| SAN JUAN
SAN JUAN Moody's Investors Service on Thursday slashed Puerto Rico's credit rating by two notches to Baa3, just slightly above the non-investment grade, with a negative outlook.
The decision, which affects $38 billion of outstanding debt, is linked to the U.S. commonwealth's weak economic outlook and to the lack of meaningful pension reforms, the Wall Street credit ratings agency said.
The downgrade comes as the U.S. $3.7 trillion municipal bond market, where Puerto Rico is a big borrower, sizes up the incoming administration of Governor-Elect Alejandro Garcia Padilla, who ousted Republican Governor Luis Fortuno in a close election last month.
Fortuno was seen as a pro-business reformer whose painful economic initiatives seemed to be starting to bear fruit.
A clear lack of growth drivers, a decline in population and unemployment that at 13.8 percent is nearly double that of the United States, are factors that Moody's listed to explain its rating assessment.
Puerto Rico's spending budget for fiscal 2013 is $9.08 billion, down 2 percent from the year before, mostly due to continuing declines in payroll spending. Revenue is projected to be $8.75 billion, just 0.9 percent more than fiscal 2012, with the shortfall being covered with bond proceeds.
"The budget gap does not include expenditures for approximately $745 million of debt service payments which are expected to be refinanced during fiscal 2013", Moody's noted.
The rating agency also added that the commonwealth recently cut its forecast for economic growth for fiscal 2013 from 1.1 percent to 0.6 percent "indicating that the projected deficit for the fiscal year ending June 30th will grow".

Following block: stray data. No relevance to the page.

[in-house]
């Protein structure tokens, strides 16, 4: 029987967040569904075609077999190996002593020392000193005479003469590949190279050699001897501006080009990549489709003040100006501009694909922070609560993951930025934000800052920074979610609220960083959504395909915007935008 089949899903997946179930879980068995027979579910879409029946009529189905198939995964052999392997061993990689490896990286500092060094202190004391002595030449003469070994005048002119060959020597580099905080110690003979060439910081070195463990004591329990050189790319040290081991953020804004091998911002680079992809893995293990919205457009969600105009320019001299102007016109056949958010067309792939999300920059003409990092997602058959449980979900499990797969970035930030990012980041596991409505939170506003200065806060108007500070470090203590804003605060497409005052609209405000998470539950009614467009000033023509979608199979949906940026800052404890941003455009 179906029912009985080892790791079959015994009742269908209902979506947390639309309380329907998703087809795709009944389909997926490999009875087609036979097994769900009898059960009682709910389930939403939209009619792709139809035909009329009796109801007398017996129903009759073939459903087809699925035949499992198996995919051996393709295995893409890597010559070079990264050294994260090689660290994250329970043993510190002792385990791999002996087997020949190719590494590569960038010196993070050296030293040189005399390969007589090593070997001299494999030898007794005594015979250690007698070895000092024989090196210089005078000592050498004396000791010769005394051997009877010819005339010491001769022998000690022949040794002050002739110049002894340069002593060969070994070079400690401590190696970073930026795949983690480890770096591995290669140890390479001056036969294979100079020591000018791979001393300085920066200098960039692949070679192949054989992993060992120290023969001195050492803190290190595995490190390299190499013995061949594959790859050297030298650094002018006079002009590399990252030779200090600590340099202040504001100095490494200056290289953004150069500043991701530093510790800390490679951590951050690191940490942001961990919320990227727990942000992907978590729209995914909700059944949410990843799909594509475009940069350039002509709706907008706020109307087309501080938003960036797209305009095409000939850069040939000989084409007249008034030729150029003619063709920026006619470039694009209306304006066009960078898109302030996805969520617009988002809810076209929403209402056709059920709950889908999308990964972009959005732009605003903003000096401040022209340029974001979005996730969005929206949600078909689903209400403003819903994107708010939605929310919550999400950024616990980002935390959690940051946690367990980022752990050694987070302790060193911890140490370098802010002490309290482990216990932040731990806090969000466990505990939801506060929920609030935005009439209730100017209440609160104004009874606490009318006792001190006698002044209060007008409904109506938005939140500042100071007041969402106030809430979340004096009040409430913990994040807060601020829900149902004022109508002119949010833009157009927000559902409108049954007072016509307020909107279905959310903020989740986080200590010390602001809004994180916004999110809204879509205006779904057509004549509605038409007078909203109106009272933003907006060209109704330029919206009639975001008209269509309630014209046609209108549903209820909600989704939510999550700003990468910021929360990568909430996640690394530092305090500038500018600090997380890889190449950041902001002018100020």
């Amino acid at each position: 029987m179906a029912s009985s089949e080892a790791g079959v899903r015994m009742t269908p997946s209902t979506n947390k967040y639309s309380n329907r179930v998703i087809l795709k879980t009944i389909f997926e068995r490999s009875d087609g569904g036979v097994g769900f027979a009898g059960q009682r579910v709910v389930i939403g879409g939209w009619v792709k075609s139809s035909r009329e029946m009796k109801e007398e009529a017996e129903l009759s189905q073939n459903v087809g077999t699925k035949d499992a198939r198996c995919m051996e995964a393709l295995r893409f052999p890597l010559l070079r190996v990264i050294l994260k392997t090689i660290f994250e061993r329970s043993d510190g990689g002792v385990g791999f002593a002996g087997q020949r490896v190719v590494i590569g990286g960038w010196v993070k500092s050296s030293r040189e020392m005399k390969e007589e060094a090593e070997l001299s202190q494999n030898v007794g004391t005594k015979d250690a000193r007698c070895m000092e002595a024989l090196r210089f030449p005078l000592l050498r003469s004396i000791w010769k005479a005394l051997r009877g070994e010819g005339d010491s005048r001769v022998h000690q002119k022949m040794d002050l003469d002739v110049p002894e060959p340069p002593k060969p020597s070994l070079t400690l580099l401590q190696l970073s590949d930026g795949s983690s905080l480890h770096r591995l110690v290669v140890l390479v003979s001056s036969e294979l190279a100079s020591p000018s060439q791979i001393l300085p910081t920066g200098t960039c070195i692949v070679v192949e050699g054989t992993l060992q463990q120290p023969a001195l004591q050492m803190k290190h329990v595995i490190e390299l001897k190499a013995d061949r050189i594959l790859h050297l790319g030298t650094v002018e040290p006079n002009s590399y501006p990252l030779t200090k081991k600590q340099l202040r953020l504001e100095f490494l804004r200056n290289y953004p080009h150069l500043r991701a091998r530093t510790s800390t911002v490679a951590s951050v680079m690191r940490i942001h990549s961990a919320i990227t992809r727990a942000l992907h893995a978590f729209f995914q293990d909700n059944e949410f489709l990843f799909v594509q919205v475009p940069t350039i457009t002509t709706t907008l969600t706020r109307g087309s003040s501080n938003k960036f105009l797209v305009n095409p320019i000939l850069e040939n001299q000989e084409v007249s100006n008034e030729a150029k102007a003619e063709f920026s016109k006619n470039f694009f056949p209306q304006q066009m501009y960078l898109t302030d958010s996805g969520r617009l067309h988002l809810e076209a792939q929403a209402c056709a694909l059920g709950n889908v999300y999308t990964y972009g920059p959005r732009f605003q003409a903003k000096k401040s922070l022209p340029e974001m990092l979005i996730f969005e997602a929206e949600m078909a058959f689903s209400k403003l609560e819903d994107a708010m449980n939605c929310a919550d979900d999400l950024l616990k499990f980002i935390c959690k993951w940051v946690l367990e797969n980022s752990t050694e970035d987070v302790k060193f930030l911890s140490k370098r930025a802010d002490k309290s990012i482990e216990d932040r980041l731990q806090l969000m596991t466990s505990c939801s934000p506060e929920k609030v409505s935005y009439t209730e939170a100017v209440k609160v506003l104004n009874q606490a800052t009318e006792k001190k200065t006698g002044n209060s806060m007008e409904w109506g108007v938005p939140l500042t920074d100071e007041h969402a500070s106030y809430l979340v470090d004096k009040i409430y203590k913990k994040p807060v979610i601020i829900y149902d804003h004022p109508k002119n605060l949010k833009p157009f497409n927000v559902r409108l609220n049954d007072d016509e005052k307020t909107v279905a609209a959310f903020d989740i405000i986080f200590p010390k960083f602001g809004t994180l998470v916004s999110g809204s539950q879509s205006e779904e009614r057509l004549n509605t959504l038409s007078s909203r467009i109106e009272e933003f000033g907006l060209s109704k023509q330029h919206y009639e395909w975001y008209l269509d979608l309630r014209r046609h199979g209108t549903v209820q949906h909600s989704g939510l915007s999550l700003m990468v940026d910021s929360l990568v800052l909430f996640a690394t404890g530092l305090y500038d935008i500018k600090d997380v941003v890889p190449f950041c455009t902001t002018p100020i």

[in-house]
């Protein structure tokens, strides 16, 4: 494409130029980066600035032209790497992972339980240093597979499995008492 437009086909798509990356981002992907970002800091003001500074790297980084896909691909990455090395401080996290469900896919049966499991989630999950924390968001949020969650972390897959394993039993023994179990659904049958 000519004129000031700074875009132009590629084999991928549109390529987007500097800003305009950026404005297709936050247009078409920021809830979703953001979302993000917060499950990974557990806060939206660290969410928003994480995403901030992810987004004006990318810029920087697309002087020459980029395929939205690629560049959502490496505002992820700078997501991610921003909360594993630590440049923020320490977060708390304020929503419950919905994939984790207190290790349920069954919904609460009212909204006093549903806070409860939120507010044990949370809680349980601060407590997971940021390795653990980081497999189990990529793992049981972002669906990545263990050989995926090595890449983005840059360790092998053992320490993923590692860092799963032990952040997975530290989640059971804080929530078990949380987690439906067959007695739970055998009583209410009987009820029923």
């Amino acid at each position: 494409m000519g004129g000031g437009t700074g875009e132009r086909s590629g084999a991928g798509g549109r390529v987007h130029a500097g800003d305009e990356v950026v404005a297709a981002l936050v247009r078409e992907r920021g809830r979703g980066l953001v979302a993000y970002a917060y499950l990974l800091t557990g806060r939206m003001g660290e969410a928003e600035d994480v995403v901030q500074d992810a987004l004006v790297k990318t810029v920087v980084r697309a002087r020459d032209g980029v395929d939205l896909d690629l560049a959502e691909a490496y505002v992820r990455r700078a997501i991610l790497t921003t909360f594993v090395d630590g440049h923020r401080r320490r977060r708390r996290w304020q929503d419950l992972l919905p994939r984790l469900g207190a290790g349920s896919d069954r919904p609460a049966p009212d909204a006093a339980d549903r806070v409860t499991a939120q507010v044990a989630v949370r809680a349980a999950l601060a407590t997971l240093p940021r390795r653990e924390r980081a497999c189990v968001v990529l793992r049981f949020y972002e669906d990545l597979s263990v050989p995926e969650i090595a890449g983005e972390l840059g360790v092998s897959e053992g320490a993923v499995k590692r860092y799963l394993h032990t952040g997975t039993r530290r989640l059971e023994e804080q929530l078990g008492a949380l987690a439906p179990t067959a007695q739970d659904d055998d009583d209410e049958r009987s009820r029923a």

Puerto Rico's next-tax supported debt stand at $14,000 per capita "significantly higher than any U.S. state and also reflective of the relatively low per capital incomes in the commonwealth".
With around 330,000 active and retired members, Puerto Rico's two main pension plans count on a weak system of funding which "could also challenge its finances and economy".
At the same time, Moody's lowered the bonds of Puerto Rico's Public Finance Corporation, its Aqueduct & Sewer Authority and certain Highways & Transportation Authority bonds to Ba1, the highest non-investment-grade, or junk, rating.
YIELD SPREAD AT RECORD HIGH
Puerto Rico's 30-year yield spread over top-rated bonds on the municipal market traded at 248 basis points, a record high for 2012, according to Municipal Market Data.
The announcement of the downgrade came first from Juan Carlos Battle, the president of the Government Development Bank, which acts as Puerto Rico's financial adviser.
"We are not pleased by the action taken by Moody's today and we are in disagreement that they did not give time to the incoming administration to present its fiscal team and work plan to address these issues," Battle said.
"We also disagree with the interpretation of many of the aspects of the government's present fiscal situation."
(Reporting by Juan Voyton; editing by Gary Crosse and Bob Burgdorfer)